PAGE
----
Ihedigbo made up for his penalty on the next drive when Steve Weatherford punted and officials ruled it hit Caldwell and Ihedigbo recovered at the 14. Bengals coach Marvin Lewis surprisingly did not challenge the play.
After a 1-yard run by Shonn Greene, Sanchez found Holmes -- his favorite target lately -- zipping across the middle of the end zone for a touchdown and a 17-7 lead.
"I should be doing backflips in here and celebrating," Sanchez said. "But as a competitor I know we should have won this going away. We didn't because of the poor play of the quarterback."
Pettrey kicked a 28-yard field goal to make it a three-point game with 12:33 remaining.
But Smith, a wide receiver and converted college quarterback, took the ensuing kickoff, got a few nice blocks and had a nice cutback before losing a shoe midway through the return and zipping down the right sideline for a touchdown.
"You want to be a catalyst when you're on the field," Smith said. "That's what it's really about that when you're down a little bit, just being able to be a spark."
It was another disappointing loss for the Bengals, who lost to the Buffalo Bills on Sunday in a game they led 31-14 but were outscored 35-0 in second half.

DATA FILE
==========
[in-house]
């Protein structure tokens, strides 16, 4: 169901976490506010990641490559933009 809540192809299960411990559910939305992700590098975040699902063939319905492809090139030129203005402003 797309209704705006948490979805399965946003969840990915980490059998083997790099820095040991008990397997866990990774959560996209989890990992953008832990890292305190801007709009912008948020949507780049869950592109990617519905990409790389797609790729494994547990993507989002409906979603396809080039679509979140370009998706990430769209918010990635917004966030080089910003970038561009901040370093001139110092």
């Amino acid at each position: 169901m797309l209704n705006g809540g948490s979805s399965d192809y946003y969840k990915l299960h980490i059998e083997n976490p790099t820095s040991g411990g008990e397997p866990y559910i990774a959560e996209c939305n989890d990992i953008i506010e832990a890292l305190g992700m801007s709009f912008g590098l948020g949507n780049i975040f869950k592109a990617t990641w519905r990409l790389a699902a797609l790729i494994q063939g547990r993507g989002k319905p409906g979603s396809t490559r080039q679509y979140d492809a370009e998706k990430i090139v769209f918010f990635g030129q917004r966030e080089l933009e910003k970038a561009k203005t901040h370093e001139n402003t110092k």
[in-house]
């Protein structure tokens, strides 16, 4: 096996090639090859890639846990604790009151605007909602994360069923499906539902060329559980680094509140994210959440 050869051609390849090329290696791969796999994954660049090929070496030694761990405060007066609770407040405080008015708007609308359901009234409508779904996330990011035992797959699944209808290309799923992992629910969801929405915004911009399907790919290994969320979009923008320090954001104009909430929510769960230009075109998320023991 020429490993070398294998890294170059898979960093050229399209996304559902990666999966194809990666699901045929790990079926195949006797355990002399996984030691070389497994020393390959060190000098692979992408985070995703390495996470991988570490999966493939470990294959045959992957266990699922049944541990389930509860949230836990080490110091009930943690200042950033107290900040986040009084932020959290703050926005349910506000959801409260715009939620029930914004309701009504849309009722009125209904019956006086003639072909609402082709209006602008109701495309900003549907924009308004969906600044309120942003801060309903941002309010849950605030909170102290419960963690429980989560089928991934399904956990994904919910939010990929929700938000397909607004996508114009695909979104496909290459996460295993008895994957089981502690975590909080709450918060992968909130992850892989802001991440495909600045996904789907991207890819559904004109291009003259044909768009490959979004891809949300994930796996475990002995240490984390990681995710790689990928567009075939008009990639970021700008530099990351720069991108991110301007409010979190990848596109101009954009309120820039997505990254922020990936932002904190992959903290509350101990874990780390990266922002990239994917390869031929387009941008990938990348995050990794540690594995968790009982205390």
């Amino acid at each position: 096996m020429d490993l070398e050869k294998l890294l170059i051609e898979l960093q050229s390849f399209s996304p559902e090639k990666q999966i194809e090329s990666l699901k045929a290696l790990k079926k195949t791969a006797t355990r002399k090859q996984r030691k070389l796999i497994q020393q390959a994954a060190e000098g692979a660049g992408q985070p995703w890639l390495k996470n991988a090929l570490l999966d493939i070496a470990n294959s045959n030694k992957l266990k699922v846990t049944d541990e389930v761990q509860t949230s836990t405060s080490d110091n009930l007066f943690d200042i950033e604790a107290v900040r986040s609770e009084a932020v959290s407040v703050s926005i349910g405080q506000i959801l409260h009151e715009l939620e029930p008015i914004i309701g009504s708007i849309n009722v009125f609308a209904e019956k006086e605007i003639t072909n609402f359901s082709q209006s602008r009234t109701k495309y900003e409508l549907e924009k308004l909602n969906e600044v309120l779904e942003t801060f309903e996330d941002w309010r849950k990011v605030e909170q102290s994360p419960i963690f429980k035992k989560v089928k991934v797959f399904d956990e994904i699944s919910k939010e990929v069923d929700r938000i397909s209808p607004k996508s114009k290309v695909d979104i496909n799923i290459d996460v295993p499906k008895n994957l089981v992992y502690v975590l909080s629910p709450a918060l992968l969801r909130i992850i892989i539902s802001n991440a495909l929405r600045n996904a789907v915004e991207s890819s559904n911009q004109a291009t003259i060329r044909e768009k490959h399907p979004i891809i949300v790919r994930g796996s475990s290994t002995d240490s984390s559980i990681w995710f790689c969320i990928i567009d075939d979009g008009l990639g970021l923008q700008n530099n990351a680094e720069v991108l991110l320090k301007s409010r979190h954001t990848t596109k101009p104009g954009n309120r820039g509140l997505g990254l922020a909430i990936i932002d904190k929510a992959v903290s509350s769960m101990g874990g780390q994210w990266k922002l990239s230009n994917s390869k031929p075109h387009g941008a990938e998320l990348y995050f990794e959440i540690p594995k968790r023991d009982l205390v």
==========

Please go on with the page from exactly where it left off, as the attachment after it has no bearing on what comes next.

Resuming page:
"We're just not winning games," Palmer said, "and that's as frustrating as it gets in this league."
The anticipated matchups between Cincinnati's dynamic receiving duo of Owens and Chad Ochocinco and New York's shutdown cornerbacks Darrelle Revis and Antonio Cromartie finished decidedly in the Jets' favor.
Owens finished with three receptions for 17 yards, while Ochocinco had four catches for 41 yards.
"No point in getting mad," Ochocinco said. "We're close. The score might not reflect it. But for a mishap here, a mishap there, we're in this one."
The Jets improved to 4-3 on Thanksgiving, while the Bengals made their debut on the holiday. ... Jim Leonhard's interception of Palmer in the second quarter was the Jets' first in seven games, New York's longest drought since 1979. ... Tomlinson finished with 49 yards on 13 carries, and is 29 away from passing Eric Dickerson for sixth on the career list. ... Palmer was 17-for-38 for 135 yards with a TD and two interceptions.
Earl Campbell told ESPN that he wants to sit down and talk with Johnny Manziel, hoping that their common ties in the state of Texas will help the former running back connect with the quarterback.
Broncos safety Shiloh Keo faces a charge of driving under the influence in Idaho.
The Dolphins made their first pair of significant roster cuts Friday, and there are several more who are in danger of being on the chopping block.
Mike Vick, who started three games for the Steelers while Ben Roethlisberger was hurt, is taking a break in Dubai as he prepares for free agency.
In a roundup of recent Seahawks news, there's a report out that backup QB Tarvaris Jackson will likely seek to test the market once free agency opens.
The Redskins will dabble in free agency but aren't likely to make a big splash; most of their needs are on the defensive side.